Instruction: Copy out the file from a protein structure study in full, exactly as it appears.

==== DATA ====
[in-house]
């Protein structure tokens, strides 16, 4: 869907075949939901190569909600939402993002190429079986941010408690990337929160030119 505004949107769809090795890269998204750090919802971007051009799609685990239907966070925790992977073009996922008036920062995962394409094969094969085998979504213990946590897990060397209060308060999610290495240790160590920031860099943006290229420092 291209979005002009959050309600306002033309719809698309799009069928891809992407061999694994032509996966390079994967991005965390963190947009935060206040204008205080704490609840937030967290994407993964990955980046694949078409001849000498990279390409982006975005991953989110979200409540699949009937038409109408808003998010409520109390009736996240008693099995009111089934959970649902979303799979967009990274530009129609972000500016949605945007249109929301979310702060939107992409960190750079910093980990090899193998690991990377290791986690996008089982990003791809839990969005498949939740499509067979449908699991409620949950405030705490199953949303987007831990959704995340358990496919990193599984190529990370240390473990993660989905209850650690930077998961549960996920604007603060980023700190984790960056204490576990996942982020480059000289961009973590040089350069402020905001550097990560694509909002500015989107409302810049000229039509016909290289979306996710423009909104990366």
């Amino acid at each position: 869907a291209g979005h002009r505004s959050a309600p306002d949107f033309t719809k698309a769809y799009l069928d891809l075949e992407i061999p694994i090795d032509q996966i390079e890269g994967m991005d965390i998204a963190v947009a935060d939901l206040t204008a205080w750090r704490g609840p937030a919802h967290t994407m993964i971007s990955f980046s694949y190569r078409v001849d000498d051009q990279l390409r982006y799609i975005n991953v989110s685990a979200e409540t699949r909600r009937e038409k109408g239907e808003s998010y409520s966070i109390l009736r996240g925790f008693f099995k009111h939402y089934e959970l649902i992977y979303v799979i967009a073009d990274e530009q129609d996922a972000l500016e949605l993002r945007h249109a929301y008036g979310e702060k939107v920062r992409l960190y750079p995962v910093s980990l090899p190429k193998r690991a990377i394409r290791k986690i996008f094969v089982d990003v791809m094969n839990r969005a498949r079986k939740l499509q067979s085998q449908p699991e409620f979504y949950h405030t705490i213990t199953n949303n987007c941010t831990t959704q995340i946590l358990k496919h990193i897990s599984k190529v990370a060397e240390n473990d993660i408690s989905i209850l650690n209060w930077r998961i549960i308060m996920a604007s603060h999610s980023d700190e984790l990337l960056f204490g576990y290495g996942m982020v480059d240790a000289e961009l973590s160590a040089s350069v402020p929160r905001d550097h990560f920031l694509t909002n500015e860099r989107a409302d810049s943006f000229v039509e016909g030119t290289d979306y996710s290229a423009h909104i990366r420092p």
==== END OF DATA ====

[in-house]
């Protein structure tokens, strides 16, 4: 869907075949939901190569909600939402993002190429079986941010408690990337929160030119 505004949107769809090795890269998204750090919802971007051009799609685990239907966070925790992977073009996922008036920062995962394409094969094969085998979504213990946590897990060397209060308060999610290495240790160590920031860099943006290229420092 291209979005002009959050309600306002033309719809698309799009069928891809992407061999694994032509996966390079994967991005965390963190947009935060206040204008205080704490609840937030967290994407993964990955980046694949078409001849000498990279390409982006975005991953989110979200409540699949009937038409109408808003998010409520109390009736996240008693099995009111089934959970649902979303799979967009990274530009129609972000500016949605945007249109929301979310702060939107992409960190750079910093980990090899193998690991990377290791986690996008089982990003791809839990969005498949939740499509067979449908699991409620949950405030705490199953949303987007831990959704995340358990496919990193599984190529990370240390473990993660989905209850650690930077998961549960996920604007603060980023700190984790960056204490576990996942982020480059000289961009973590040089350069402020905001550097990560694509909002500015989107409302810049000229039509016909290289979306996710423009909104990366």
């Amino acid at each position: 869907a291209g979005h002009r505004s959050a309600p306002d949107f033309t719809k698309a769809y799009l069928d891809l075949e992407i061999p694994i090795d032509q996966i390079e890269g994967m991005d965390i998204a963190v947009a935060d939901l206040t204008a205080w750090r704490g609840p937030a919802h967290t994407m993964i971007s990955f980046s694949y190569r078409v001849d000498d051009q990279l390409r982006y799609i975005n991953v989110s685990a979200e409540t699949r909600r009937e038409k109408g239907e808003s998010y409520s966070i109390l009736r996240g925790f008693f099995k009111h939402y089934e959970l649902i992977y979303v799979i967009a073009d990274e530009q129609d996922a972000l500016e949605l993002r945007h249109a929301y008036g979310e702060k939107v920062r992409l960190y750079p995962v910093s980990l090899p190429k193998r690991a990377i394409r290791k986690i996008f094969v089982d990003v791809m094969n839990r969005a498949r079986k939740l499509q067979s085998q449908p699991e409620f979504y949950h405030t705490i213990t199953n949303n987007c941010t831990t959704q995340i946590l358990k496919h990193i897990s599984k190529v990370a060397e240390n473990d993660i408690s989905i209850l650690n209060w930077r998961i549960i308060m996920a604007s603060h999610s980023d700190e984790l990337l960056f204490g576990y290495g996942m982020v480059d240790a000289e961009l973590s160590a040089s350069v402020p929160r905001d550097h990560f920031l694509t909002n500015e860099r989107a409302d810049s943006f000229v039509e016909g030119t290289d979306y996710s290229a423009h909104i990366r420092p």